## Intro

Resistors can be placed in series (end to end), in a circuit like the following: Diagram of a circuit showing a source voltage connected to three resistors connected in series, labeled R1, R2, and R3.

In this case, the total resistance is the sum of each resistor. So for instance, given the following resistors:

• R1 - `100Ω`
• R2 - `5Ω`
• R3 - `1kΩ`

Then the total resistance would be:

``````Total Resistance = 1,000Ω + 100Ω + 5Ω = 1,105Ω
``````

## Common Current, Different Voltage

Resistors in a series share a common current, that is the amount of amps flowing through each one is the same, since there’s only one path.

So for instance, given the previously calculated resistance of `1,105Ω`, if we were to supply `5V` of electrical force, we can use Ohm’s law to calculate the current at any given point as:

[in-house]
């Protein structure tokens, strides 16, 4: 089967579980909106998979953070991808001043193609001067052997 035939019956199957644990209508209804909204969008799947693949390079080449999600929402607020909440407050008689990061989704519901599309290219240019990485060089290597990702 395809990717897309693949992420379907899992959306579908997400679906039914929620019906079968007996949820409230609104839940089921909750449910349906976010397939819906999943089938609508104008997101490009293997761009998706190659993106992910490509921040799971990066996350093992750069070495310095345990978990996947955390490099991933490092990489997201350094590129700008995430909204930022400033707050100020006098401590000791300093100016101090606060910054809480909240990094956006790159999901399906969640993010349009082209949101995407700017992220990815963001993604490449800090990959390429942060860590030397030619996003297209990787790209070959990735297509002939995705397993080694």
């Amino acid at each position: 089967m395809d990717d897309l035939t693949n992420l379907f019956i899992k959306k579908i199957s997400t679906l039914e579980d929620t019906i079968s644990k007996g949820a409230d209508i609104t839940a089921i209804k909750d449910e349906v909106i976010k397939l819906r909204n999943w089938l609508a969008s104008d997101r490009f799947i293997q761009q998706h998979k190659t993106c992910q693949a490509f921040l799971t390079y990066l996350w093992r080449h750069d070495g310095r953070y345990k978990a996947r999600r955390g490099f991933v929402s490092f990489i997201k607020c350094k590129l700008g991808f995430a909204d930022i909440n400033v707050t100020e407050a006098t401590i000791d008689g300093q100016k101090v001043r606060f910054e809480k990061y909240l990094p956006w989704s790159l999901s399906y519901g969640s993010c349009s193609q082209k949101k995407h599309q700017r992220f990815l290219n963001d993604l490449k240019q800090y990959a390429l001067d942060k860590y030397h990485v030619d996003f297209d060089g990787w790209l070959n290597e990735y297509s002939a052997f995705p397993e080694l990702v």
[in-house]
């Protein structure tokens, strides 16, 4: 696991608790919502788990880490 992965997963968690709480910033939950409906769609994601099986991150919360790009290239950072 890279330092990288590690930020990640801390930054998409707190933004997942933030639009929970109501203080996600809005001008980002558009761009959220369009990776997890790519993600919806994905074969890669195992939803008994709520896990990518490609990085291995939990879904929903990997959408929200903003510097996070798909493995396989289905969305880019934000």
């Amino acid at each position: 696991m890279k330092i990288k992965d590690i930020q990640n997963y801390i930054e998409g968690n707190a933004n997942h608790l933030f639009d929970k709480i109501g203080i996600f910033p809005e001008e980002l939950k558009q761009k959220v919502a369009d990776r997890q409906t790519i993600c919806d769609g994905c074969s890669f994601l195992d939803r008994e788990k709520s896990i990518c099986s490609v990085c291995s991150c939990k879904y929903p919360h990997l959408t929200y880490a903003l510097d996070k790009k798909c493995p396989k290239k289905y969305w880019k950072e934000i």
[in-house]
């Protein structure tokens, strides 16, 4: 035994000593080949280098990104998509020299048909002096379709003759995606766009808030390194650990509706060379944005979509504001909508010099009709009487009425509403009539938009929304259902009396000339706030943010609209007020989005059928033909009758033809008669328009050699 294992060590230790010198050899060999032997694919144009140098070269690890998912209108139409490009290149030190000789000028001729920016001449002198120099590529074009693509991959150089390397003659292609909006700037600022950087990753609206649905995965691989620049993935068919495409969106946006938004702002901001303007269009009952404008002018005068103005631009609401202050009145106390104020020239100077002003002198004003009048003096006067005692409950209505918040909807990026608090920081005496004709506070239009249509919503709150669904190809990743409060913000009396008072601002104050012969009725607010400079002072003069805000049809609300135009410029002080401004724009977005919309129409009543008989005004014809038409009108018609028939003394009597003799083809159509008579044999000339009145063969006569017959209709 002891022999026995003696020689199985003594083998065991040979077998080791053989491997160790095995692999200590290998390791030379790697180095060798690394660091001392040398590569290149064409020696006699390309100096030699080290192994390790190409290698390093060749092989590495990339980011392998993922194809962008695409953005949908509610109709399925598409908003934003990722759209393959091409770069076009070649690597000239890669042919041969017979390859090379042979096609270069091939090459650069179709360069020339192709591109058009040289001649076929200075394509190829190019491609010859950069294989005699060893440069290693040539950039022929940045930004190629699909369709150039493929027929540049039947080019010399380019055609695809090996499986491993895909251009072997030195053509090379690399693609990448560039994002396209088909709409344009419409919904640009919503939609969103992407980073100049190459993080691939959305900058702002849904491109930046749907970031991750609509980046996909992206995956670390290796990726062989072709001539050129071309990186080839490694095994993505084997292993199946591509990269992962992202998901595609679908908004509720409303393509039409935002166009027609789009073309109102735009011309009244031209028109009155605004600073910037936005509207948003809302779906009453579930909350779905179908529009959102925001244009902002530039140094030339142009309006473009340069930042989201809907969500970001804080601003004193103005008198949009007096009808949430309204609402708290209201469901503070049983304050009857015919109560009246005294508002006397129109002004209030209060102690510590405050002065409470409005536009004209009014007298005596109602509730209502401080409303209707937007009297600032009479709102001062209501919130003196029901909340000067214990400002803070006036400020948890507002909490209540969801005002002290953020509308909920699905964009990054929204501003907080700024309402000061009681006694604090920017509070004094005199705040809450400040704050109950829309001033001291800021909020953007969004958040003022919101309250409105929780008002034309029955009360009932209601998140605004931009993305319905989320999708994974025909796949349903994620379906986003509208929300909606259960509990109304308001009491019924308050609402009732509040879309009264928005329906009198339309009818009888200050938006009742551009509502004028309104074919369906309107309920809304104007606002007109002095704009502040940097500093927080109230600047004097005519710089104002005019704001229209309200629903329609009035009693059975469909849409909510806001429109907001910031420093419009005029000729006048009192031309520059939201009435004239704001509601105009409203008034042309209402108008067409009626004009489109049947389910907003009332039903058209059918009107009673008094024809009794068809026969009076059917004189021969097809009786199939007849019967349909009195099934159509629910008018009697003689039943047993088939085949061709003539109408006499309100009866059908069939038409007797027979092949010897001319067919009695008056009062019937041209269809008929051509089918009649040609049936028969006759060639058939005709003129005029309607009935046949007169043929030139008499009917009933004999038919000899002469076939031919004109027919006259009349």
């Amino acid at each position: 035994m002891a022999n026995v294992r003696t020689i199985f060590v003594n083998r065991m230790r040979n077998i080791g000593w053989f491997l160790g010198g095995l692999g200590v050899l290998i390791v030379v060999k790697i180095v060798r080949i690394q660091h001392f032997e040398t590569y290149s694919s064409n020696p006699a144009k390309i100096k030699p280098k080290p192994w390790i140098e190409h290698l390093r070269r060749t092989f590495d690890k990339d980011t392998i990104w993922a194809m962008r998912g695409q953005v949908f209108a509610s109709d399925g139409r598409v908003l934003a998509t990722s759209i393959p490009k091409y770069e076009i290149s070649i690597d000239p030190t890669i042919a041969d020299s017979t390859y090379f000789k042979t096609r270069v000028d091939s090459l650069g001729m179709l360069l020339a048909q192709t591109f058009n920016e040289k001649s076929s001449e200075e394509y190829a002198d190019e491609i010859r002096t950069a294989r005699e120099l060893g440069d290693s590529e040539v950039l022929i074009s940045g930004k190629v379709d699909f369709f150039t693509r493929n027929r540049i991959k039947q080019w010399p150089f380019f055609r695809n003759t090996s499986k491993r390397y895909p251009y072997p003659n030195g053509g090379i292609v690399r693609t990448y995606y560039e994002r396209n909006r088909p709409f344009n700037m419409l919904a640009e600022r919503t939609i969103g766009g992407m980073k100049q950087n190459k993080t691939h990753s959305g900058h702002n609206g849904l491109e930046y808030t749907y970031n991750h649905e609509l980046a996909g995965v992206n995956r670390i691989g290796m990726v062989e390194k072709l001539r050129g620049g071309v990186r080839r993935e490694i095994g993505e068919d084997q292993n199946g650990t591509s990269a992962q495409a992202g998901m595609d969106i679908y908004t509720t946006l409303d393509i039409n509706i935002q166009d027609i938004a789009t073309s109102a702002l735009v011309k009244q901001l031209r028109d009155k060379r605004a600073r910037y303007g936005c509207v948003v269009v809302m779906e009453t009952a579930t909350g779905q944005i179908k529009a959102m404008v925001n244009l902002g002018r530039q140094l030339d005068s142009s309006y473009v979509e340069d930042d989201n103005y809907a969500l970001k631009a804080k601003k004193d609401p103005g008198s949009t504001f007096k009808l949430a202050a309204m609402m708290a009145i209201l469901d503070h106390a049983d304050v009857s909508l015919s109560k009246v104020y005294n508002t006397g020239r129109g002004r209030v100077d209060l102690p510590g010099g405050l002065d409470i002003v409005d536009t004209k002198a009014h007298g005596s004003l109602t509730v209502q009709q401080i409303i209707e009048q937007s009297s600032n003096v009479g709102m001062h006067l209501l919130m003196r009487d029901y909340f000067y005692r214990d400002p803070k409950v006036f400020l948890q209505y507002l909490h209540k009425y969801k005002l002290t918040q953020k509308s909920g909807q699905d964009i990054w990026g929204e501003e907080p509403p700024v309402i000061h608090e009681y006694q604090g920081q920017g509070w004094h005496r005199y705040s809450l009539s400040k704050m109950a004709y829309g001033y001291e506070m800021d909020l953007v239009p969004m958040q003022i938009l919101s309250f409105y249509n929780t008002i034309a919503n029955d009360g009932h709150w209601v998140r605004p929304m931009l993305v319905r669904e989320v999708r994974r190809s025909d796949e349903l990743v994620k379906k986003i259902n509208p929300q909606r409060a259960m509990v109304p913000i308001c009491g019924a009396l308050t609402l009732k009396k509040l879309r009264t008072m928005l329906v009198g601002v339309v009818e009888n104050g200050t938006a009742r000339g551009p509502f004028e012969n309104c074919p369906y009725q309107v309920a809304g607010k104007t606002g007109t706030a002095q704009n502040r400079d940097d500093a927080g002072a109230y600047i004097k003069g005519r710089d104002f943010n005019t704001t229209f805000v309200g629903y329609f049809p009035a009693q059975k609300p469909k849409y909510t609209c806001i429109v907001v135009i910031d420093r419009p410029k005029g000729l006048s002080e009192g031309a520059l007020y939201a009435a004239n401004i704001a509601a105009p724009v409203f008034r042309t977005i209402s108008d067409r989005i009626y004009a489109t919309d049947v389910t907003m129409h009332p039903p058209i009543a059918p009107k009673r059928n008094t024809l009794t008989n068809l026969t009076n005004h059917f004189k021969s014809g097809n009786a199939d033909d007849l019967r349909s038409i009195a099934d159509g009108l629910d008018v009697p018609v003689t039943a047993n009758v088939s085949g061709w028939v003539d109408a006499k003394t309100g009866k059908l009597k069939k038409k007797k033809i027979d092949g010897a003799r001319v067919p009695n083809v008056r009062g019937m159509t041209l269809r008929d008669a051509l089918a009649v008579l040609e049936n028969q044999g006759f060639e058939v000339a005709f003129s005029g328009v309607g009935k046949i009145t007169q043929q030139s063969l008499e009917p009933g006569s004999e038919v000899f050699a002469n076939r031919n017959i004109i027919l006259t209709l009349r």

``````I = 5V / 1,105Ω = 0.004A = 4mA
``````

So no matter where in the circuit that we measure the current, we would get the same value of `4mA`: Diagram of a circuit showing a source voltage connected to three resistors connected in series, labeled with 100 ohms, 5 ohms, and 1 kiloohm.

### Power Calculation

Given that we know the current and resistance at any resistor in a series, we can use the `P = I^2 * R` form of the power law we derived earlier from Ohm’s law and the definition of the watt. However, since there are multiple resistors in the series, we add an `n` to specific power and resistance at resistor number `n`:

``````Pn = I^2 * Rn
``````

### Voltage Division

Although the current at any given point in a series circuit is the same, the voltage drops as it passes through each component as the electromagnetic force is resisted. Because of this, resistances in series forms the fundamental circuit for voltage division, which we’re going to explore more thoroughly in part 5 of this tutorial.